Application of multivariate analysis techniques in understanding complex industrial processes: a pulp mill example

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Application of multivariate analysis techniques in understanding complex industrial processes: a pulp mill example

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Title: Application of multivariate analysis techniques in understanding complex industrial processes: a pulp mill example
Author: Kumar, Saket
Abstract: The financial and process benefits of improving the mill fiber line are widely acknowledged. However, process optimization of the fiber line is difficult due to the complex behavior of pulp and paper systems. The dissertation project focused on application of multivariate analysis techniques for understanding and improving fiber line performance. Models for prediction and variability analysis of kappa number and total bleaching cost were developed using data generated by pulping and bleaching operations. The research project led to refinement of earlier methods of data preprocessing and development of algorithmic solution for the data time shifting problem.Multivariate statistical techniques were used to analyze sources of kappa and bleaching cost variability for Weyerhaeuser Longview mill and Georgia Pacific Ashdown mill. For the Weyerhaeuser Longview mill, factor analysis allowed development of models that successfully predict kappa number out of a continuous digester and O2 delignification stage. The most important cause of kappa variability in the continuous digester was found to be mischarges in alkali. Variations in kappa number can be reduced by 45% in the digester and 40% in the O2 delignification reactor if variables correlating with the important factors are brought under control.None of the multivariate techniques were successful in predicting K-number for the Georgia Pacific Ashdown mill. The main reason for poor prediction was that the digester was already under tight control as evident from low (6.12%) coefficient of variation of K-number. Processes under tight control appear to generate datasets with minimal correlation structures. Such datasets are not suitable candidates for the purposes of predicting output variables such as K-number.In the bleaching study, principal component analysis as well as factor analysis models with fourteen upstream variables successfully predicted bleaching cost trend. However, neural networks bleaching cost predictions were poor. Factor analysis and PCA models of the bleaching cost indicated that most of the bleaching cost variability was either due to lignin factor (which represents pulping and washing variables) or due to digester column stability represented by outlet device amperage. A method to compare results from various multivariate methodologies was also developed. The factor model with fourteen variables achieved the highest score on comparison scale for bleaching cost study.Both the lignin and digester stability factor point at the digester being the major source of bleaching cost variability. It appears that there are variations in pulp lignin content (or some latent variable) that are not measured by the K number test at the Decker, but results in changes in the chlorine requirements at the D/C stage. In this situation, bleaching cost predicted by the model may be used as a soft sensor to manipulate temperature, steam flow in digester to produce pulp with uniform bleach chemical requirements (i.e., consistent latent variable variation). This way cost variability will be reduced, as presumably the variation in lignin content will be minimized.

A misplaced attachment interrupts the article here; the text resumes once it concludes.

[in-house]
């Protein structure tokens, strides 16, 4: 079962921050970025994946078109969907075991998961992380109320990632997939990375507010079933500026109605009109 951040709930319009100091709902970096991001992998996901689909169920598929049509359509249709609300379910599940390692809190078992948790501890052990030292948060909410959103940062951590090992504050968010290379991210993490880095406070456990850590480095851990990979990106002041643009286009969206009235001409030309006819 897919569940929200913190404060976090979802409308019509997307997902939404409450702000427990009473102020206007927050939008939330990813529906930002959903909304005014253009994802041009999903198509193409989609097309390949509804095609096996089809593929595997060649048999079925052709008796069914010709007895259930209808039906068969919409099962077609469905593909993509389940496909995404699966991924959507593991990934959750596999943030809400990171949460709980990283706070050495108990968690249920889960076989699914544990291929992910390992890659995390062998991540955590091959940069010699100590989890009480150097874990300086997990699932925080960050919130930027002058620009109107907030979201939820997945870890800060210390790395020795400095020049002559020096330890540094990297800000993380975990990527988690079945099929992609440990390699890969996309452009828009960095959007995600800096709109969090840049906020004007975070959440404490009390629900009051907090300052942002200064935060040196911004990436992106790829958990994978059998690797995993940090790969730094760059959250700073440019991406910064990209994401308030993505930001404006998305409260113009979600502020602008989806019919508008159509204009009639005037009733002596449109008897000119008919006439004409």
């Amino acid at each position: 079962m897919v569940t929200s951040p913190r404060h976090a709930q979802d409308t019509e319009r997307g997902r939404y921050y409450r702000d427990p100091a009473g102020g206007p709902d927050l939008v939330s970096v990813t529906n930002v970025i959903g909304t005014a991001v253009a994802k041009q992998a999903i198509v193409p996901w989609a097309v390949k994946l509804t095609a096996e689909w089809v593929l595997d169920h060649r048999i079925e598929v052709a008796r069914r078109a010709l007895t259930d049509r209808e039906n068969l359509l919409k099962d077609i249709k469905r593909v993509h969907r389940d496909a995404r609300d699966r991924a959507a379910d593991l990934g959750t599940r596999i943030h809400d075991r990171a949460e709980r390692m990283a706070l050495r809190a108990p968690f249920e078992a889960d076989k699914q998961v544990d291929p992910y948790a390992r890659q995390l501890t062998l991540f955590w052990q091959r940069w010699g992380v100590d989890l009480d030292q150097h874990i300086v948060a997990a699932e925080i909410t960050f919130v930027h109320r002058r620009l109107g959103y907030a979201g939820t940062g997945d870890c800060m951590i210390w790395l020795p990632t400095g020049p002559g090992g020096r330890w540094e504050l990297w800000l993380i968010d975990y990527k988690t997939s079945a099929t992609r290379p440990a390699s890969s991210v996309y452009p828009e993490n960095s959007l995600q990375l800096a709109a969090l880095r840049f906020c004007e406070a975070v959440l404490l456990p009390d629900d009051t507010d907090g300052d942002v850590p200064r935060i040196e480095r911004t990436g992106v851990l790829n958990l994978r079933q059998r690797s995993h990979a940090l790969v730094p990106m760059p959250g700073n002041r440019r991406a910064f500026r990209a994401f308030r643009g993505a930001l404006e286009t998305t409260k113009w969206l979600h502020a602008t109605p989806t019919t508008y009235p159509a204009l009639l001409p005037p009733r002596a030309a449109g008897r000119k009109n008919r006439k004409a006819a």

Description: Thesis (Ph. D.)--University of Washington, 1999

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